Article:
Usain Bolt
Usain Bolt is a national hero in Jamaica, but he is not the country's only sprinting star. Getty Images

RIO DE JANEIRO—One country has had a stranglehold on sprinting at the Rio Olympics. It's not the U.S., it's not Great Britain and it's not Canada.

Jamaica, with a population of roughly 3 million, has maintained its domination in sprinting at the Rio Games and more than likely will continue to own the 100 meters, 200 meters and perhaps the 400 meters for the foreseeable future.

Usain Bolt captured the gold in the 100 meters on Sunday for a record third consecutive Olympics. By his own admission, the 100 meters isn't even his best event even though he is the world-recorder holder at 9.58 seconds.

"I was thinking about execution," Bolt told a packed press conference at Estadio Olimpico Joao Havelange. "As long as I execute right … and just run through the line, I will be fine.

"I know Justin Gatlin is always going to get his signature start, so I had to stay cool and just run through the line. When I saw that I won I felt good. It was a relief because I personally think it is my weakest event so it was a relief to get it done."

Yes, winning has become so commonplace for Bolt that it's almost as if each top competition is a formality for him to get out of the way. The 29-year-old often seems more interested in how to celebrate afterward than savoring a gold-medal moment in arguably the most visible Olympic event. Many gold-medal winners struggle to contain their emotions after they win their event. The affable Bolt, on the other hand, would go on to carry a giant stuffed replica of the Rio Olympics mascot off the track.

Oh, and Bolt is the heavy favorite to win the 200 meters on Thursday. It's not a surprise considering he won it in 2008 and 2012 and is the world-record holder. Bolt has already gone on record to say the Rio Games will be a disappointment if he doesn't win three gold medals again.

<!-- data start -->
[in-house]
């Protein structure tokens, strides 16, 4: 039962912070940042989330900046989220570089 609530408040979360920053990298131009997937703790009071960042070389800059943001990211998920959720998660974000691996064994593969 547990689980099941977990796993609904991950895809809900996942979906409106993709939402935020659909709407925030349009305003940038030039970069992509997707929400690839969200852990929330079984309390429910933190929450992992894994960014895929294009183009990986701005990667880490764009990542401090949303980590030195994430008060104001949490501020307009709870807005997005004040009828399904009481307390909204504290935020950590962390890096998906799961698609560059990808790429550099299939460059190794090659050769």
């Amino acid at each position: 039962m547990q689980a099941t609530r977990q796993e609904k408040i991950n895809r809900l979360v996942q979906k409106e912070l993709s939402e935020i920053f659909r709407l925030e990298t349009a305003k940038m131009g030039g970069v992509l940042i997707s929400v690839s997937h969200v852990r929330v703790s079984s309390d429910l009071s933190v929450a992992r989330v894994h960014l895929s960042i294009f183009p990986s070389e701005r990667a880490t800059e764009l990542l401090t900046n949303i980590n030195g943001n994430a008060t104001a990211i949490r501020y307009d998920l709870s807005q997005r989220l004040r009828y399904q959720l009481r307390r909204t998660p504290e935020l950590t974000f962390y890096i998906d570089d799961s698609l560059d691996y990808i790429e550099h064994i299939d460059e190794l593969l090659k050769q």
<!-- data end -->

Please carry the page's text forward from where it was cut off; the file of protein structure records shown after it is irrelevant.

But it's not just Bolt who leaves the competition in the dust. His fellow Jamaicans are accomplished, as well. In the women's 100 meters this week, Elaine Thompson won gold by holding off 2008 and 2012 gold medalist Shelly-Ann Fraser-Pryce, who settled for bronze while battling a toe injury. Thompson, 24, also captured gold in the 200 meters and should still be a force at the 2020 Tokyo Games.

Others like Yohan Blake, Asafa Powell, Veronica Campbell-Brown, Sherone Simpson and Kerron Stewart have all tasted glory. Added to that are sprinters like Linford Christie, a gold-medal winner in the 100 meters at the 1992 Barcelona Games, who represented Great Britain but was born in Jamaica.

So how does one country become such a powerhouse in a single sport? Since the 2004 Olympics, the track-obsessed island nation has been on a hot streak, mainly due to youth fulfilling their potential but there are other factors to consider.

"A lot of kids walk to school and some run to school," said Ivor Nugent, a Kingston native who was draped in Jamaican colors on Sunday night.

Nugent was among a group of 13 Jamaican track fans who made the trek to Rio, but he claims there are far bigger contingents. Indeed, it might be fair to mistake the Rio's Olympic Stadium crowd for a concert by Jamaican reggae artist Barrington Levy rather than a track event with samba flare. Jamaicans come out to support their sprinters, and they do it in packs.

Nugent explains what just about every Jamaican already knows: the youth meets are where champions are born. The biggest track and field meet event in Jamaica is the Inter-Secondary Schools Boys and Girls Championships, known commonly as the "Champs," and sells out the 35,000-capacity National Stadium in Kingston. The Olympic Stadium in Rio holds 60,000, and wasn't full to capacity on Sunday night, so there isn't all that much difference between the number watching Bolt and those paying to get a glimpse of teenagers aiming to become the next Jamaican star sprinter.